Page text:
How to Replace a Blown Fuse in Your Car

Mia Bevacqua
May 17, 2018

Your car is filled with electrical wiring and circuits. So, when something goes wrong — whether it’s a window that won’t go down, a brake light that stops working or even a problem starting the car — it’s usually worth checking to make sure that a fuse hasn’t blown.

Image courtesy of Wikipedia/Michiel1972

If a fuse has gone bad, it’s pretty easy to replace. But it’s important to try to find the root problem before installing a new fuse — otherwise, the replacement will blow, too. This might involve a trip to your mechanic for an inspection.

Let’s look at what fuses do, or you can jump ahead to learn how to find the right one when you need to, how to take it out, how to tell if it’s blown, and how to swap it out for a new one.

What fuses do

Fuses protect circuits from getting overwhelmed with electricity. If too much current flows through the fuse, it “blows.” This prevents the rest of the wiring and electrical components from getting damaged.

Each individual fuse is labeled with an amperage rating, which indicates the amount of current needed to cause it to blow. Inside the fuse, there’s a small strip of metal conductor that melts when that threshold is exceeded. The thickness of the strip determines the fuse’s rating.

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How to locate a fuse

Most modern vehicles use blade-style fuses. With this design, the fuse’s metal conductor strip is encased in a plastic housing. The strip connects between two metal blades that extend from the housing. 

Blade-style fuses are located in a fuse box or electrical distribution block. Typically, there is one box under the dash on the driver’s side, and another under the hood. The exact location of these boxes can be found in your owner’s manual. 

Fuse boxes hold dozens of fuses. In most cases, there’s a legend attached to the box lid for identifying an individual fuse. The owner’s manual will also have this information. 

How to remove a fuse

After you’ve located the correct fuse, you’ll need to remove it. This is easy to do — simply pull the fuse straight out of the box toward you. In many cases, you can do this by gripping the fuse with your fingers. 

If that doesn’t work, a fuse puller (some vehicles have one attached to the fuse box) or a pair of needle-nose pliers can be used. Be careful not to squeeze the fuse too tightly if you use pliers.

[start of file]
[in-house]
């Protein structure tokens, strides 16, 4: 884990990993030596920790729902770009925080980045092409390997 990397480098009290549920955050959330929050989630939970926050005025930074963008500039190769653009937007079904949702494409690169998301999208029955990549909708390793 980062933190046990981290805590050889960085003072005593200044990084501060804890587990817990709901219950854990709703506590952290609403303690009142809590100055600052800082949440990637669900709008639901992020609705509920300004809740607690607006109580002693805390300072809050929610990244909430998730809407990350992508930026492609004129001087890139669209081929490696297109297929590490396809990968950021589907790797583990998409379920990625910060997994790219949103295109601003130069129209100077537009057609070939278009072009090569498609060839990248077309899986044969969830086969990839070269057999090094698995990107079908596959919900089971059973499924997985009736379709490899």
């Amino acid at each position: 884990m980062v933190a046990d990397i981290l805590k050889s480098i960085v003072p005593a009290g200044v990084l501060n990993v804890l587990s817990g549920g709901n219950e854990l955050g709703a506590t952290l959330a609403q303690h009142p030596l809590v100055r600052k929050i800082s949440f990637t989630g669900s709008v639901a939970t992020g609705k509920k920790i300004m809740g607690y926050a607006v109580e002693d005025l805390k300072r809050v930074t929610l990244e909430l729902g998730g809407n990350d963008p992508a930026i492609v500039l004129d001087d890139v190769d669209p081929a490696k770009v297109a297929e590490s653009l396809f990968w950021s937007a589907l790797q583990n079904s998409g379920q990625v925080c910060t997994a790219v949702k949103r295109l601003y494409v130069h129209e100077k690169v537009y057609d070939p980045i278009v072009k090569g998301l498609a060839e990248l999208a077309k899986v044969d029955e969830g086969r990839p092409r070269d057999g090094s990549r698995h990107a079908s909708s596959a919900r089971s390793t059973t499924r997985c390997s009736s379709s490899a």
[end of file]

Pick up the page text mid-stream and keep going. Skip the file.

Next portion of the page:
How to diagnose a blown fuse

Fuses blow for a reason. It could be a short circuit or faulty component causing the problem. After you’ve removed the fuse, look inside the fuse to see if the metal strip is melted in the middle. You may also see char marks. If you see either of these, the fuse is blown and will need to be replaced.

Another, more advanced way to test a fuse is with a digital multimeter. Turn the meter to the ohms setting, then attach one lead to each of the fuse blades. The meter should display a numeric reading. If it displays “OL” (out of limits) instead, the fuse is blown and will need to be replaced.

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How to install a new fuse

The first step is to make sure you select the proper replacement fuse. DO NOT install a fuse with a different rating than the original fuse — doing so may prevent the fuse from blowing when the circuit is overloaded. This can result in extensive circuit damage and even a fire.

Once you have the correct fuse in hand, gently push it into its slot in the fuse box. Check the circuit to make sure it’s operating properly. Remember, a blown fuse indicates a circuit problem that must be addressed. Otherwise, any replacement fuses will continue to blow.


Mia Bevacqua

About the Author

Mia Bevacqua is an automotive expert with ASE Master, L1, L2 and L3 Advanced Level Specialist certification. With 13-plus years of experience in the field, she applies her skills toward writing, consulting and automotive software engineering.

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